We may get lucky enough to see a tiny to small episode arriving out of the south-southeast today but wave heights won’t be very impressive. This energy would be an edge-pass due to angular spreading and would offer surf along our south facing shores around 0-3 foot, although some of the better breaks could see a few slightly larger sets from time to time. The east-northeasterly windswell should stay rather small at only 1-3 foot and is on a downward trend to very tiny levels through at least mid-week. There is no swell whatsoever along our north and northwest facing shores at only 0-2 foot and even the windswell probably won’t add much. The next few days will be nearly flat, so try to find something to keep from going insane from a lack of surf!


0-2 foot
0-2 foot
0-3 foot
1-3 foot

Extended Surf Forecast

Pacific Peak Wave Height
The minor south-southeasterly edge-pass, if it even reaches our islands, should stick around for a couple of days but it certainly won’t amount to much. It was generated by an area of low pressure that strengthened into a broad fetch aimed toward the Americas over several days. Tahiti and her sisters blocked anything that was aimed in our direction, but as the swell propagated toward Central America, some energy spread at much lower levels. Hawai`i is just on the edge of that energy. There were no other sources for southerly swell over the past week, so prepare for a flat to tiny spell over the next week. The southern jet stream has taken a more-or-less zonal flow, guiding any potential swell-producers to the east. Our favored swell window in the area just southeast of New Zealand should maintain a minor fetch aimed toward Hawai`i through much of the forecast period which should guide up some background swell at slightly higher than usual levels. The resulting energy should peak off-and-on at small levels beginning around the end of next week and into the weekend. There are no significant swells expected through the period.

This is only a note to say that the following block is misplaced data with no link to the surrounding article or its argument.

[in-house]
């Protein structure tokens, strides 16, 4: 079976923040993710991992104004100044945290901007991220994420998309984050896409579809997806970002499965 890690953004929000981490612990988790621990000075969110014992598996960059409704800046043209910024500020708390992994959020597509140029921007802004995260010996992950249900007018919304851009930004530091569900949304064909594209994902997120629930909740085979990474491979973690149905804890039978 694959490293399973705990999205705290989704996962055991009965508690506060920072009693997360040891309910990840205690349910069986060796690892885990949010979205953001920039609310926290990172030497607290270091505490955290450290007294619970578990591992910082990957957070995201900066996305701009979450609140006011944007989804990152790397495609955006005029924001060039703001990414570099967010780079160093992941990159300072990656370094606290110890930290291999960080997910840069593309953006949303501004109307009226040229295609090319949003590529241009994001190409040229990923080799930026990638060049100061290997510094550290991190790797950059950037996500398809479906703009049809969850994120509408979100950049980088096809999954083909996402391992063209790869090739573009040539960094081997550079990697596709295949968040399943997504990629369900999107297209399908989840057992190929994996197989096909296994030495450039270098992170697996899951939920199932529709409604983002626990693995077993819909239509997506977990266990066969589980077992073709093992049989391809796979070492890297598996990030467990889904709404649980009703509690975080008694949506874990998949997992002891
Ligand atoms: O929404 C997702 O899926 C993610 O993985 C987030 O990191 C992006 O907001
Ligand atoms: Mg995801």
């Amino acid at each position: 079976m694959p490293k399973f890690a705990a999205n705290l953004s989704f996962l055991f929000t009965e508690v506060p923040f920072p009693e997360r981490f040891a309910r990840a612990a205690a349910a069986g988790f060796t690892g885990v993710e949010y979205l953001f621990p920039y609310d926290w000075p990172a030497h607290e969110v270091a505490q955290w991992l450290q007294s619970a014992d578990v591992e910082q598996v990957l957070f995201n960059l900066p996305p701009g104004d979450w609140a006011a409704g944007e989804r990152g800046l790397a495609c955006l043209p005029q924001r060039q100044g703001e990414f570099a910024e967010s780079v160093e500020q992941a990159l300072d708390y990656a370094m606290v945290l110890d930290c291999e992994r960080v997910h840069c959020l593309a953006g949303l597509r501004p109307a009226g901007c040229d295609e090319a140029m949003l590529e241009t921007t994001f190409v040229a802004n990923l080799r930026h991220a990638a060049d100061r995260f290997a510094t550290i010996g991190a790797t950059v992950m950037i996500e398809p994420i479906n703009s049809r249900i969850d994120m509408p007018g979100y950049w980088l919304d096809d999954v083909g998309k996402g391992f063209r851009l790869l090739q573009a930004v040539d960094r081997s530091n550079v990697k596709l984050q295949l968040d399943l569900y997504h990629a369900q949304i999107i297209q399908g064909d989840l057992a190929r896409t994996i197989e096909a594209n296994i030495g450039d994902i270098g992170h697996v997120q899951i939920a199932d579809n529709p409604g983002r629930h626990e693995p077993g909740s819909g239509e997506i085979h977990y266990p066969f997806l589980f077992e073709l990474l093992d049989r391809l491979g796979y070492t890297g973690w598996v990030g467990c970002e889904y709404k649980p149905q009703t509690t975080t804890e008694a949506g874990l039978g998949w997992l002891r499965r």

Pacific Peak Swell Period
And nothing is expected out of the North Pacific for quite some time either, but the models are showing some potential brewing around the beginning of next week. A low developing southeast of Japan today and through the weekend is forecast to broaden while tracking east-northeast toward the Aleutian Islands. Much can change over the next few days, but if all goes well, we could see a fun-sized west-northwest to northwest episode arriving around next Saturday. The odds are still quite low, so please don’t bet on this yet. The weakening tradewinds will keep the windswell on the low end through much of next week. The models show a fetch developing off the coast of northern California aimed just to the southeast of Hawai`i from Sunday through around Tuesday which could potential send a little energy toward our east-northeast facing shores, but we’ll have to wait to see how it plays out.

Pray for surf…

Wind and Tide Information

Maui Tide Report for July 1st, 2010
The Maui Wind Report for today is: Moderate easterly tradewinds around 12-16 mph are expected to slowly fade over the next few days reaching light to moderate levels around mid-week.

The Maui Tide Report for today is: Low tide at Kahului was 0.5 foot at 1:20am late last evening, rising to a high of 1.2 foot at 7:34am this morning, fading again to a low of 1.0 foot at 11:42am late this morning before rising once more to a high of 1.8 foot at 6:19pm early this evening.

Generate a daily, weekly, or monthly tide report for Kahului, Hana, Lahaina, Makena or Ma`alaea.

Maui Weather

The weakening tradewinds should still continue to flow around moderate speeds due to a ridge of high pressure far to the north of the islands. These trades should keep light and scattered showers blowing over our windward and mauka areas under a slightly wetter atmosphere. The daytime hours should see plenty sunshine with the majority of any shower activity occurring overnight. The tradewinds are expected to drop in speed after the weekend but will not fade completely.

East Pacific Hurricane Outlook

There are no tropical storms currently developing and none are expected to develop within the next 48 hours.

Photo of the Day

Surf Photo of the Day - July 3rd, 2010